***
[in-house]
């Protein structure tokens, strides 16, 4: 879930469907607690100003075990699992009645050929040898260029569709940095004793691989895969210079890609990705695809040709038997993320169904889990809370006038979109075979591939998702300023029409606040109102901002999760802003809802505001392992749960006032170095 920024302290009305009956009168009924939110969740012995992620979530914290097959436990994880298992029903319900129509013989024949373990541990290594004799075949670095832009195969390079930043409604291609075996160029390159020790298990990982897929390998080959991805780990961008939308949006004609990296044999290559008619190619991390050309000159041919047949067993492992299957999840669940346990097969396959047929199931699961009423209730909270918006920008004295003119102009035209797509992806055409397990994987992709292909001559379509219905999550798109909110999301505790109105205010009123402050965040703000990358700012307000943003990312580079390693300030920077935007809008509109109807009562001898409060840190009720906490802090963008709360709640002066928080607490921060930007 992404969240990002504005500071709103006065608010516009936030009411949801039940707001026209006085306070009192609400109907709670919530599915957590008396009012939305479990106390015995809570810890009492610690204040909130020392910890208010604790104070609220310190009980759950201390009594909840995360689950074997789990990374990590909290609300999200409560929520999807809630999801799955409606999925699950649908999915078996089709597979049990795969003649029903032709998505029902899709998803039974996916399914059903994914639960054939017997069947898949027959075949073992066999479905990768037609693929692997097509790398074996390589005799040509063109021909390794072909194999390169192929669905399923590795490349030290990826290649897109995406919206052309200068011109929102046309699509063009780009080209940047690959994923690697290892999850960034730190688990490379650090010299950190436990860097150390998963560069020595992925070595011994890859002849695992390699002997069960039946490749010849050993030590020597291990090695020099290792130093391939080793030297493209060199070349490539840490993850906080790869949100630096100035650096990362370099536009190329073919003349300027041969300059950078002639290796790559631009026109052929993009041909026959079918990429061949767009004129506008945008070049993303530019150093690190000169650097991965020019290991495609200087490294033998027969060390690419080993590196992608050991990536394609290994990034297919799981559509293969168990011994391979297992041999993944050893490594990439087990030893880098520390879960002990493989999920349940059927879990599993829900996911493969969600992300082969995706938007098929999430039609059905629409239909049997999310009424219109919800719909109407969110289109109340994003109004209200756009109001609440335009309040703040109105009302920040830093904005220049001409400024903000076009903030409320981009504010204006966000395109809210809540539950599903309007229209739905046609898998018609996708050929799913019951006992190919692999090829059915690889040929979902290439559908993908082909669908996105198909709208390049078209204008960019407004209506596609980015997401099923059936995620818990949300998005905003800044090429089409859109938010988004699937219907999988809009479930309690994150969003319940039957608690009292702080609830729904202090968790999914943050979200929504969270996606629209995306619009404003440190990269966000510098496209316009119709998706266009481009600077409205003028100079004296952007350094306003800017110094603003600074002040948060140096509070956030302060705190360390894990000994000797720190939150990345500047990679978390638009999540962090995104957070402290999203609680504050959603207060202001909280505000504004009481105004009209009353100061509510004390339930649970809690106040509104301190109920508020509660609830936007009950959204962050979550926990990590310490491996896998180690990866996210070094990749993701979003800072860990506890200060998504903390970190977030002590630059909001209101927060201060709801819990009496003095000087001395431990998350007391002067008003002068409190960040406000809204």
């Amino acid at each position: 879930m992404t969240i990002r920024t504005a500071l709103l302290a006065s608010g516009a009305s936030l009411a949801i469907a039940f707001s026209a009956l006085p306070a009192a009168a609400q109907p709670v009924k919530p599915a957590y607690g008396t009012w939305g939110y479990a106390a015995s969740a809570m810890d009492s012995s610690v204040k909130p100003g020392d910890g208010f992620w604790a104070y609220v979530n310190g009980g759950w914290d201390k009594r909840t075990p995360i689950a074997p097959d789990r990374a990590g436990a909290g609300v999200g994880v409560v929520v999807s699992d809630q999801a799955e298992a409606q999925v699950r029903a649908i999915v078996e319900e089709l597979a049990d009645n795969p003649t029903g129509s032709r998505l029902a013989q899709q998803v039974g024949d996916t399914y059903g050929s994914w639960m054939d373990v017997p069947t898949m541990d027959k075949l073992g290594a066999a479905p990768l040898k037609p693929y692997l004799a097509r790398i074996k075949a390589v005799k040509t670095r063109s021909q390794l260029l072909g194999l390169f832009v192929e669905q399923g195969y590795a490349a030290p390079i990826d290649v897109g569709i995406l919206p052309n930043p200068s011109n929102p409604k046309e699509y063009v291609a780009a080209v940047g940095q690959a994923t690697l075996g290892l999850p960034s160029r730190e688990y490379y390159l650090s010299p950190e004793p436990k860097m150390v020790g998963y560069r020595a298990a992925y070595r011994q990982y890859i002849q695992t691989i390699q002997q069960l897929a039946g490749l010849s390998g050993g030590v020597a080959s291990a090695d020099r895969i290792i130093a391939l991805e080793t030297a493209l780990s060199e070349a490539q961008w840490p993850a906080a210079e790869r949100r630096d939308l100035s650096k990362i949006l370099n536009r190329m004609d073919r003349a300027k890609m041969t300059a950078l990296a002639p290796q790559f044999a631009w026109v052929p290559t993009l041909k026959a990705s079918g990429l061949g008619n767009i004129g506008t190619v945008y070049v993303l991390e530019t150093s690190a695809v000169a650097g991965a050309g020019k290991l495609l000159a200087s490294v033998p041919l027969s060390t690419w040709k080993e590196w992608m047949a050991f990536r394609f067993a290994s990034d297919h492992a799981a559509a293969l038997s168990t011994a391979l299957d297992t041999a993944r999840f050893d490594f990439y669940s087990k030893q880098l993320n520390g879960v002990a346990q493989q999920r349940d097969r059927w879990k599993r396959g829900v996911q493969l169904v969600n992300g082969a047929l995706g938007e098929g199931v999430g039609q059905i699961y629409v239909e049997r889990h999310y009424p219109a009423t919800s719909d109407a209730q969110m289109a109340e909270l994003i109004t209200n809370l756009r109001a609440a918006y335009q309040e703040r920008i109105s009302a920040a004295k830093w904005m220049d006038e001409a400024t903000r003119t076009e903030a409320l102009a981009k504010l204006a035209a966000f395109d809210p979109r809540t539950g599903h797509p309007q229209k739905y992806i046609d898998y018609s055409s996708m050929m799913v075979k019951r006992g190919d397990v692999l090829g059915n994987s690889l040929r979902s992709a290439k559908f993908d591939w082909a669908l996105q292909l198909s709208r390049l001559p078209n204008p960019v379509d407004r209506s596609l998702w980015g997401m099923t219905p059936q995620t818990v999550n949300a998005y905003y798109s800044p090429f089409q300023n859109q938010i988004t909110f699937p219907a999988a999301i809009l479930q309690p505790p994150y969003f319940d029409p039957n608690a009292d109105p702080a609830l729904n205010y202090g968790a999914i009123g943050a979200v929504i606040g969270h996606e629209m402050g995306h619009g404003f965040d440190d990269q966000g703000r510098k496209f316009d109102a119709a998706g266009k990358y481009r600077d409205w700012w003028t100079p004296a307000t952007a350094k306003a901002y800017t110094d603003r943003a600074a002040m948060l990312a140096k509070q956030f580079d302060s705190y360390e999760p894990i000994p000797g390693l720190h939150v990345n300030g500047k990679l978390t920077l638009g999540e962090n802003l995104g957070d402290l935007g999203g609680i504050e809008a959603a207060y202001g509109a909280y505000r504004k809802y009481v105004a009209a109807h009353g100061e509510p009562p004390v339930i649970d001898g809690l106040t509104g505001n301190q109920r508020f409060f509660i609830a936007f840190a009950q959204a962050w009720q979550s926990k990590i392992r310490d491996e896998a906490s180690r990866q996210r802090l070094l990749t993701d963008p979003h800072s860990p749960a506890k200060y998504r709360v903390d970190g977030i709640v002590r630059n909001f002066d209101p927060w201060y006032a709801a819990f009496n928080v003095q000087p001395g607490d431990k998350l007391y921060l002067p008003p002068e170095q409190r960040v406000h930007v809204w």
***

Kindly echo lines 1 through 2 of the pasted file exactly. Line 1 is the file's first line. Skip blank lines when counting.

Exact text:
[in-house]
């Protein structure tokens, strides 16, 4: 879930469907607690100003075990699992009645050929040898260029569709940095004793691989895969210079890609990705695809040709038997993320169904889990809370006038979109075979591939998702300023029409606040109102901002999760802003809802505001392992749960006032170095 920024302290009305009956009168009924939110969740012995992620979530914290097959436990994880298992029903319900129509013989024949373990541990290594004799075949670095832009195969390079930043409604291609075996160029390159020790298990990982897929390998080959991805780990961008939308949006004609990296044999290559008619190619991390050309000159041919047949067993492992299957999840669940346990097969396959047929199931699961009423209730909270918006920008004295003119102009035209797509992806055409397990994987992709292909001559379509219905999550798109909110999301505790109105205010009123402050965040703000990358700012307000943003990312580079390693300030920077935007809008509109109807009562001898409060840190009720906490802090963008709360709640002066928080607490921060930007 992404969240990002504005500071709103006065608010516009936030009411949801039940707001026209006085306070009192609400109907709670919530599915957590008396009012939305479990106390015995809570810890009492610690204040909130020392910890208010604790104070609220310190009980759950201390009594909840995360689950074997789990990374990590909290609300999200409560929520999807809630999801799955409606999925699950649908999915078996089709597979049990795969003649029903032709998505029902899709998803039974996916399914059903994914639960054939017997069947898949027959075949073992066999479905990768037609693929692997097509790398074996390589005799040509063109021909390794072909194999390169192929669905399923590795490349030290990826290649897109995406919206052309200068011109929102046309699509063009780009080209940047690959994923690697290892999850960034730190688990490379650090010299950190436990860097150390998963560069020595992925070595011994890859002849695992390699002997069960039946490749010849050993030590020597291990090695020099290792130093391939080793030297493209060199070349490539840490993850906080790869949100630096100035650096990362370099536009190329073919003349300027041969300059950078002639290796790559631009026109052929993009041909026959079918990429061949767009004129506008945008070049993303530019150093690190000169650097991965020019290991495609200087490294033998027969060390690419080993590196992608050991990536394609290994990034297919799981559509293969168990011994391979297992041999993944050893490594990439087990030893880098520390879960002990493989999920349940059927879990599993829900996911493969969600992300082969995706938007098929999430039609059905629409239909049997999310009424219109919800719909109407969110289109109340994003109004209200756009109001609440335009309040703040109105009302920040830093904005220049001409400024903000076009903030409320981009504010204006966000395109809210809540539950599903309007229209739905046609898998018609996708050929799913019951006992190919692999090829059915690889040929979902290439559908993908082909669908996105198909709208390049078209204008960019407004209506596609980015997401099923059936995620818990949300998005905003800044090429089409859109938010988004699937219907999988809009479930309690994150969003319940039957608690009292702080609830729904202090968790999914943050979200929504969270996606629209995306619009404003440190990269966000510098496209316009119709998706266009481009600077409205003028100079004296952007350094306003800017110094603003600074002040948060140096509070956030302060705190360390894990000994000797720190939150990345500047990679978390638009999540962090995104957070402290999203609680504050959603207060202001909280505000504004009481105004009209009353100061509510004390339930649970809690106040509104301190109920508020509660609830936007009950959204962050979550926990990590310490491996896998180690990866996210070094990749993701979003800072860990506890200060998504903390970190977030002590630059909001209101927060201060709801819990009496003095000087001395431990998350007391002067008003002068409190960040406000809204």